Yesterday, the U.S. Supreme Court affirmed the D.C. Circuit Court of Appeals' Noel Canning decision, which found that President Obama's recess appointments in January 2012 of Sharon Block, Richard Griffin and Terence Flynn to fill vacancies at the National Labor Relations Board were invalid under the Recess Appointments Clause of the U.S. Constitution. (Art.II, Sec.2, cl.3).
Ordinarily, appointments to high-level positions in government must be confirmed by the Senate. However, the Recess Appointments Clause allows the President to "fill up all Vacancies that may happen during the Recess of the Senate..." Such appointments expire at the end of the Senate's next session.
In January 2012, the National Labor Relations Board had only two confirmed members. Thus, it lacked a quorum of three lawfully appointed members, and under the Supreme Court's 2010 New Process Steeldecision, it could not lawfully exercise its power to function. The President had nominated Block, Griffin and Flynn in 2011 to fill the remaining three vacancies on the Board, but the Senate had not taken action on the nominations. On January 4, 2012, President Obama invoked the Recess Appointments Clause and appointed all three to the Board. However, during the period December 18, 2011 through January 23, 2012, although the Senate was not in regular session, it was holding pro forma sessions every Tuesday and Friday.
In February 2012, the Board found that Noel Canning had violated the National Labor Relations Act by refusing to execute a collective bargaining agreement with its union and ordered it to sign the agreement and make employees whole for any losses they may have suffered. Noel Canning appealed this decision to the D.C. Circuit Court of Appeals, claiming that Block, Griffin and Flynn had not been lawfully appointed since the Senate was not in recess on January 4, 2012, and thus the Board lacked the necessary quorum under New Process Steel.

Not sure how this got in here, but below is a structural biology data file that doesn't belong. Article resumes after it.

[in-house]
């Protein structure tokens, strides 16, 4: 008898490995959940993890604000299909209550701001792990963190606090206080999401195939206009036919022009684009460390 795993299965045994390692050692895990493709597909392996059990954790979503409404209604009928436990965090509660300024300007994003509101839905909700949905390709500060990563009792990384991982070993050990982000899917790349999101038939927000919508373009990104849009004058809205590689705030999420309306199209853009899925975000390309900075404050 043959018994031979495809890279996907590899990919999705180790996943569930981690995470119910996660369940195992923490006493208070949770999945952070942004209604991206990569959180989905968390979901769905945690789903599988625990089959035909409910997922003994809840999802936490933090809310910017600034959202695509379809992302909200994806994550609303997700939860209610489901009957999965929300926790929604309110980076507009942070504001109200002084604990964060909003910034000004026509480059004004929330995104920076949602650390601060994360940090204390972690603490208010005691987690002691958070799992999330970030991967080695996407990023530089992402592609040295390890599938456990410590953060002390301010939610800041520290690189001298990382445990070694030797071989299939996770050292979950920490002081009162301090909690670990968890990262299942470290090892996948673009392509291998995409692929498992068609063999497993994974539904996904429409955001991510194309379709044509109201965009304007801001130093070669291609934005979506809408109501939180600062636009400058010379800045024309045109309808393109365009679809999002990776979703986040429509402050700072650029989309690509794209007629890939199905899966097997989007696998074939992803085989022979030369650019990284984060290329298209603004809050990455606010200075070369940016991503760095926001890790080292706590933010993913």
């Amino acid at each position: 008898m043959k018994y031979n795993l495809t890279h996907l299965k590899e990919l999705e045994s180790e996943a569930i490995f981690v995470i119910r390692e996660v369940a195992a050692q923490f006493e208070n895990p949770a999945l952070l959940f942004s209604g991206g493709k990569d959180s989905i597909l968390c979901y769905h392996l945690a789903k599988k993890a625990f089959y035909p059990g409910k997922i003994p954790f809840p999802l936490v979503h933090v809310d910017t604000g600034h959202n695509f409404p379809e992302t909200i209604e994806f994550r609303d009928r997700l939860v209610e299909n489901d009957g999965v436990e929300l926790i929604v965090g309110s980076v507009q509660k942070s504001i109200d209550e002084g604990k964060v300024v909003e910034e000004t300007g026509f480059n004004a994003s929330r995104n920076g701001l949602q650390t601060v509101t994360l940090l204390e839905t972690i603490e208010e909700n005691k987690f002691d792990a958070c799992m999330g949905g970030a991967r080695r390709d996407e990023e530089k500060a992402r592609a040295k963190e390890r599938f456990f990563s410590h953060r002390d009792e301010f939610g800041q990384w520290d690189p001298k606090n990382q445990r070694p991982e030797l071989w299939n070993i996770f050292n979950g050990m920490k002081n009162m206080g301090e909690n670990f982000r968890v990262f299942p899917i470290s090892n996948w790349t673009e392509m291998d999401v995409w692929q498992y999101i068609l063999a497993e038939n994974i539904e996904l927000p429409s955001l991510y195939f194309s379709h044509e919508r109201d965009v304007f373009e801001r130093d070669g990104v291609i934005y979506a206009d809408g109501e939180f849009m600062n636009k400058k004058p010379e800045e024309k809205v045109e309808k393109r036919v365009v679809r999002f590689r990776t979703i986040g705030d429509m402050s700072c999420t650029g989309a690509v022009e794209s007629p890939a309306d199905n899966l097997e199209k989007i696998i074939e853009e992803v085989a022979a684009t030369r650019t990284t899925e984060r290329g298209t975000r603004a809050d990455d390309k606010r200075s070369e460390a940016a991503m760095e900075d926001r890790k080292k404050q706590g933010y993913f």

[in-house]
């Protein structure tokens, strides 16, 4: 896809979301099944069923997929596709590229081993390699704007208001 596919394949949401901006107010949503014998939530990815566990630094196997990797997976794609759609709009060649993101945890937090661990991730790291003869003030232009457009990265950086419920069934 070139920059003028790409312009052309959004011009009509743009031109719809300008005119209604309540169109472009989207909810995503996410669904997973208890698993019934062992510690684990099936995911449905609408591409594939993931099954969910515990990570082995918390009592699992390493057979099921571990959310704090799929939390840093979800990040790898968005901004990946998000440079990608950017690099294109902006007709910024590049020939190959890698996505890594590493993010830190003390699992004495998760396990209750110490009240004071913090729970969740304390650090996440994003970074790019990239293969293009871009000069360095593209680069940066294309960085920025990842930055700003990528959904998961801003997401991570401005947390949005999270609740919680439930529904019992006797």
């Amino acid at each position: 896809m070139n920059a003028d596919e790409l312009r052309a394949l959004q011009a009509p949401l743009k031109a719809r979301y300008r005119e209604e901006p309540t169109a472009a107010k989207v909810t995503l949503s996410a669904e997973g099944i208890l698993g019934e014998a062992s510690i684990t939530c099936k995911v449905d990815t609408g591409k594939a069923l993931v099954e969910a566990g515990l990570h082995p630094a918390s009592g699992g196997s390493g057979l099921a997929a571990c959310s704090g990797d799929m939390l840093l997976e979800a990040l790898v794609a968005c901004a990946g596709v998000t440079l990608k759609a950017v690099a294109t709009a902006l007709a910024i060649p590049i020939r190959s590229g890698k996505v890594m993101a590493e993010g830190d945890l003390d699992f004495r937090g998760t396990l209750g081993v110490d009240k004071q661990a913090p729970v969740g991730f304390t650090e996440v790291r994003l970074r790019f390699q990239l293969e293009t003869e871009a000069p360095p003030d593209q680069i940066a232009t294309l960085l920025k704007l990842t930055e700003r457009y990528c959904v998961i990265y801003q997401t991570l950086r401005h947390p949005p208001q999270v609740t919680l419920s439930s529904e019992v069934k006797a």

The Court of Appeals agreed. It held that recesses under the Clause do not include those that occur within a formal session of Congress, and that the Clause is applicable only to recesses between formal sessions. Additionally, the appeals court held that the Clause only applied to vacancies that come into existence during the recess, whereas Block, Griffin and Flynn had been appointed to fill vacancies which had occurred before the beginning of the recess during which they were appointed.
The Supreme Court agreed with the result but rejected the rationale relied upon by the appellate court. Rather, it held that a recess of three days was too short a time to bring the recess within the scope of the Recess Appointments Clause. It also disagreed with the conclusions of the appellate court, holding that the President does have the authority to make appointments in both intra- and inter-session recesses, but that the time period in question in this case did not constitute either of those.
As a result of this decision, any cases decided by the Board while Block, Griffin and Flynn were acting as members are invalid, and will have to be revisited by the current Board. All five current Board members were confirmed by the Senate as of July 30, 2013, and actions taken by the Board after that date are not affected by this decision. Given the Democratic majority on the Board, we anticipate that many of the invalid prior decisions will be reaffirmed by the Board, but some decisions may be modified or revoked.
This decision does not address challenges to the recess appointment of former member Craig Becker who was appointed by President Obama in April 2010 during a recess in which pro forma sessions were not held. Member Becker's appointment was found to be invalid by the Third Circuit Court of Appeals in 2013. Nor does the decision resolve cases working through the court system which challenge the validity of actions taken by Regional Directors appointed during the tenure of members Block, Griffin and Flynn.